Several years ago a group of boys approached me and asked if they could recreate scenes from the book To Kill a Mockingbird by Harper Lee using LEGO™building blocks for their culminating project. This option was not on my original list of projects.
After determining that they were serious (and not just trying to get out of doing actual work), I caved and let them. And what I observed during the process was unexpected and simply marvelous. While I hoped The boys were constantly referring back to the novel to try to get the details correct. One argument was what color was Atticus's hair. They searched and searched until they found the passage in chapter 15 where Scout contrasts Jem's features with "...Atticus's graying black hair..." (Lee 203). Then they had the problem of not having black or gray hair. One boy suggested to just put a hat on him. "Atticus would never wear a hat!" another argued. I have to admit I enjoyed listening to them argue about these little details, referring back to the text, and deciding how to resolve these problems. (They went with blond for Atticus--see in the image above--making sure to tell me it was supposed to be gray.)
Above, Mr. Avery falling off Miss Maudie's roof in chapter 8 of To Kill a Mockingbird.
What I realized, though, was that this was not only a lesson in finding supporting evidence from the text, but a lesson in negotiating, communicating, and compromising with one another. And let's not forget the creativity involved. A year later when I tried this with small groups, we had the dilemma of having "people" who just didn't seem to work with our novel:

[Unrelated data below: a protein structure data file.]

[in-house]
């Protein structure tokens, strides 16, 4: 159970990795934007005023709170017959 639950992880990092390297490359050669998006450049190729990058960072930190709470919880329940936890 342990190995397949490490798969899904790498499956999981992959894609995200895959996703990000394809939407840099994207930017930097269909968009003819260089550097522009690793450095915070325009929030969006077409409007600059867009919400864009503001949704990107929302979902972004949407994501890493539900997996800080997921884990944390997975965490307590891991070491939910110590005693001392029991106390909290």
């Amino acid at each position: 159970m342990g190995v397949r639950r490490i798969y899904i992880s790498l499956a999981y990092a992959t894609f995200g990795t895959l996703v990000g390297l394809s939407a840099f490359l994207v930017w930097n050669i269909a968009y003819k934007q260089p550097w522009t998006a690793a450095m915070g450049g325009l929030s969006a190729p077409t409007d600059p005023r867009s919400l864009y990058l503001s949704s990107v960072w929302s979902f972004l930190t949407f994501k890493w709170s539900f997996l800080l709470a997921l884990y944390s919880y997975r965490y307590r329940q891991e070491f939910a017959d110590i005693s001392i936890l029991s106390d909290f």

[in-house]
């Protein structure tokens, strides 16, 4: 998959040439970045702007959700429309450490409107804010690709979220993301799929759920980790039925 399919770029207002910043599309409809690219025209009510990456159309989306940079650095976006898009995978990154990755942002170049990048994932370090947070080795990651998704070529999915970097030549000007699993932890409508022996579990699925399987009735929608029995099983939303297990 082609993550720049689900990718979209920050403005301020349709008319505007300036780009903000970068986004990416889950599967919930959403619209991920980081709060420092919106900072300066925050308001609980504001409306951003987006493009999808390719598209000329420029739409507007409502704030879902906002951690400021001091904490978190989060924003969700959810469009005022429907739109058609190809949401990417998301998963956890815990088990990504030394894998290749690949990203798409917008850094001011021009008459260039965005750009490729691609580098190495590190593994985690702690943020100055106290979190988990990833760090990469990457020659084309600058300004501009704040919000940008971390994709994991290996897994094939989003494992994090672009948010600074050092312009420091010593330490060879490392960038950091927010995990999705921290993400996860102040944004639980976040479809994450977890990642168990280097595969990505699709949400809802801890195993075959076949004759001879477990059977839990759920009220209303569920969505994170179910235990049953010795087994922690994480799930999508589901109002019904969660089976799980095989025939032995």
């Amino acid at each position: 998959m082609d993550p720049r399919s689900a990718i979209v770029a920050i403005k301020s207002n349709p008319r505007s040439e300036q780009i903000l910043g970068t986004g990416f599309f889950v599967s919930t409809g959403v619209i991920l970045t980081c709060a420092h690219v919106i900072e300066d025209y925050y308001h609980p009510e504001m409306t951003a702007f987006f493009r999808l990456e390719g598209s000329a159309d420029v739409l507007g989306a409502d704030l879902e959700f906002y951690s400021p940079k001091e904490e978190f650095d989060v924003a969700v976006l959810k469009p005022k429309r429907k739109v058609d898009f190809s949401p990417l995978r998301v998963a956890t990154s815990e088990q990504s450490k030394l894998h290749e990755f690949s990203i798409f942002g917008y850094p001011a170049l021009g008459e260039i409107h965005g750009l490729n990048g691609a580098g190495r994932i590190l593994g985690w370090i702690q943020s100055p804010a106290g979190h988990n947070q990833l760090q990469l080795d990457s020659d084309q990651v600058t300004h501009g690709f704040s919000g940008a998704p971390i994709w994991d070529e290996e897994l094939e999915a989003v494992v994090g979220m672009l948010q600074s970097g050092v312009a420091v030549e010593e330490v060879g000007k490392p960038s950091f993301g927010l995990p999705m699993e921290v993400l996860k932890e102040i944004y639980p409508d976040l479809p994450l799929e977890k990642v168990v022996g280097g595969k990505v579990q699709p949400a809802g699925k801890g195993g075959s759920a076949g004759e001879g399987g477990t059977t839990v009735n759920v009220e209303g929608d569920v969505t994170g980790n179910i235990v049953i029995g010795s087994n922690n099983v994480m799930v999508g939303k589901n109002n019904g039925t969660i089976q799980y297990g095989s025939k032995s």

The way the students adapted the figures into the story was priceless:
Student A: Mrs. Orman, where are Spongebob's legs?
Me: I have no idea. Gone, I guess.
Student B: Well, he'll have to be Dill. You know, because he's so short.
Student A: And blond.
Student B: Perfect.
* * *
Student C: Darth Vader is obviously Bob Ewell.
Student D: Obviously.
Student C: So who will Boo be?
Student D: Are you kidding? Boo is a Ninja. He was always a Ninja. I can't believe we are having this conversation.
* * *
Student E: Why is Tom a Stormtrooper?
Student F: Because his face is black.
Student E: That is so racist.
Student F: How is that racist when it's just a fact?
Student E: Because you are white, Dude. You can't say things like that. And because we have this thing here missing an arm. That's clearly Tom.
Student F: Now who's being racist?!
Student E: Dude, that's not racist.
Student G (from another group, yelling across the room): There's more to people than just their looks, Guys!
Student E: Ok, well Stormtroopers are evil and Tom's the innocent one here.
Student F: What about Finn? He's good and he was a Stormtrooper.
Student E: But Tom didn't start evil and turn good. Tom was always a good man.
Student F: Fine. Tom will be the brown robot with one arm. But what if this thing is just as bad as a Stormtrooper? We know nothing about this robot.
Student E: He was a caring robot who lived his life helping others. I already created a whole backstory for him...
* * *
I actually prefer using figures who may not fit the mold in order to push students to think more critically and creatively about the characters.
"Boo is a Ninja. He was always a Ninja..."
PREPARING FOR THE ACTIVITY